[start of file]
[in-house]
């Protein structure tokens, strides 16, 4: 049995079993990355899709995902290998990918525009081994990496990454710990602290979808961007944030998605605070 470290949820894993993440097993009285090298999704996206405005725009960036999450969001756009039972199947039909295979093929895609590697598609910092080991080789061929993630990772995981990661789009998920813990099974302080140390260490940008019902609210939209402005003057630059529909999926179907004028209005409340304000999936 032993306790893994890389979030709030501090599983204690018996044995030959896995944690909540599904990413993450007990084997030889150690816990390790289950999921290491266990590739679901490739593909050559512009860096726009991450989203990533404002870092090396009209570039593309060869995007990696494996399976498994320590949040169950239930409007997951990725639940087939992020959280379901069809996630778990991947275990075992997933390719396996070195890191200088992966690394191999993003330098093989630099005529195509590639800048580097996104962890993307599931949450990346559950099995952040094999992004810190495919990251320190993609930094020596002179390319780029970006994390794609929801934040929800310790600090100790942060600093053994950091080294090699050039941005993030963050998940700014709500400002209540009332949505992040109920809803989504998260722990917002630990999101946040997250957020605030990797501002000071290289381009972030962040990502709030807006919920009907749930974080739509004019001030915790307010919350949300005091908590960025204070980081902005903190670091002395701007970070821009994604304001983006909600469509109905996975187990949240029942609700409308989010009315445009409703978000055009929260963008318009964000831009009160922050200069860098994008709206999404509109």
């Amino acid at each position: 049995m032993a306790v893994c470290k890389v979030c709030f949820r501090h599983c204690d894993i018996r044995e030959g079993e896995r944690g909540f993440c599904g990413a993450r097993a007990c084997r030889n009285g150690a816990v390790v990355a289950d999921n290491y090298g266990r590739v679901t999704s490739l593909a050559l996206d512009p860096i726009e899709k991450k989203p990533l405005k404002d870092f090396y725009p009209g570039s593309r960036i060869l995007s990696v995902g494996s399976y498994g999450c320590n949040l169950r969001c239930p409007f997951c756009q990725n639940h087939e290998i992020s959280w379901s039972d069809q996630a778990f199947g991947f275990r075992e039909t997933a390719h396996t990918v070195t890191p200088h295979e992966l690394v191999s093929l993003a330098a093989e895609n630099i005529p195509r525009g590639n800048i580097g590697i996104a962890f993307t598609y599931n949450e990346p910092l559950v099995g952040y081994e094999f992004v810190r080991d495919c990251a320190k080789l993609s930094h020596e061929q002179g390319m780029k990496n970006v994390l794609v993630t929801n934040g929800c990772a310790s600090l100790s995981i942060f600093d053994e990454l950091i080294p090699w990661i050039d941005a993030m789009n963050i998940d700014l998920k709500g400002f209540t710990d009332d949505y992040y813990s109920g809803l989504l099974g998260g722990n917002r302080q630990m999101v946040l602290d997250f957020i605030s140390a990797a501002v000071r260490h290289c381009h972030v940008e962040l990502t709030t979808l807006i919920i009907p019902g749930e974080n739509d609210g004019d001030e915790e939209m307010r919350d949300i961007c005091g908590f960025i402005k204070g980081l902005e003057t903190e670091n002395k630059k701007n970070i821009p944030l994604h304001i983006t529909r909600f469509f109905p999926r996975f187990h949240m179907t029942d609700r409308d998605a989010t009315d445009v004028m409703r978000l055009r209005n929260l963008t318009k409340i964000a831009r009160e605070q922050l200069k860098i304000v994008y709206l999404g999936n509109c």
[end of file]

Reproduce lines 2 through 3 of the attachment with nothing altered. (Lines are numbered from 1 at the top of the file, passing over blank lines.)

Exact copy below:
């Protein structure tokens, strides 16, 4: 049995079993990355899709995902290998990918525009081994990496990454710990602290979808961007944030998605605070 470290949820894993993440097993009285090298999704996206405005725009960036999450969001756009039972199947039909295979093929895609590697598609910092080991080789061929993630990772995981990661789009998920813990099974302080140390260490940008019902609210939209402005003057630059529909999926179907004028209005409340304000999936 032993306790893994890389979030709030501090599983204690018996044995030959896995944690909540599904990413993450007990084997030889150690816990390790289950999921290491266990590739679901490739593909050559512009860096726009991450989203990533404002870092090396009209570039593309060869995007990696494996399976498994320590949040169950239930409007997951990725639940087939992020959280379901069809996630778990991947275990075992997933390719396996070195890191200088992966690394191999993003330098093989630099005529195509590639800048580097996104962890993307599931949450990346559950099995952040094999992004810190495919990251320190993609930094020596002179390319780029970006994390794609929801934040929800310790600090100790942060600093053994950091080294090699050039941005993030963050998940700014709500400002209540009332949505992040109920809803989504998260722990917002630990999101946040997250957020605030990797501002000071290289381009972030962040990502709030807006919920009907749930974080739509004019001030915790307010919350949300005091908590960025204070980081902005903190670091002395701007970070821009994604304001983006909600469509109905996975187990949240029942609700409308989010009315445009409703978000055009929260963008318009964000831009009160922050200069860098994008709206999404509109």
């Amino acid at each position: 049995m032993a306790v893994c470290k890389v979030c709030f949820r501090h599983c204690d894993i018996r044995e030959g079993e896995r944690g909540f993440c599904g990413a993450r097993a007990c084997r030889n009285g150690a816990v390790v990355a289950d999921n290491y090298g266990r590739v679901t999704s490739l593909a050559l996206d512009p860096i726009e899709k991450k989203p990533l405005k404002d870092f090396y725009p009209g570039s593309r960036i060869l995007s990696v995902g494996s399976y498994g999450c320590n949040l169950r969001c239930p409007f997951c756009q990725n639940h087939e290998i992020s959280w379901s039972d069809q996630a778990f199947g991947f275990r075992e039909t997933a390719h396996t990918v070195t890191p200088h295979e992966l690394v191999s093929l993003a330098a093989e895609n630099i005529p195509r525009g590639n800048i580097g590697i996104a962890f993307t598609y599931n949450e990346p910092l559950v099995g952040y081994e094999f992004v810190r080991d495919c990251a320190k080789l993609s930094h020596e061929q002179g390319m780029k990496n970006v994390l794609v993630t929801n934040g929800c990772a310790s600090l100790s995981i942060f600093d053994e990454l950091i080294p090699w990661i050039d941005a993030m789009n963050i998940d700014l998920k709500g400002f209540t710990d009332d949505y992040y813990s109920g809803l989504l099974g998260g722990n917002r302080q630990m999101v946040l602290d997250f957020i605030s140390a990797a501002v000071r260490h290289c381009h972030v940008e962040l990502t709030t979808l807006i919920i009907p019902g749930e974080n739509d609210g004019d001030e915790e939209m307010r919350d949300i961007c005091g908590f960025i402005k204070g980081l902005e003057t903190e670091n002395k630059k701007n970070i821009p944030l994604h304001i983006t529909r909600f469509f109905p999926r996975f187990h949240m179907t029942d609700r409308d998605a989010t009315d445009v004028m409703r978000l055009r209005n929260l963008t318009k409340i964000a831009r009160e605070q922050l200069k860098i304000v994008y709206l999404g999936n509109c």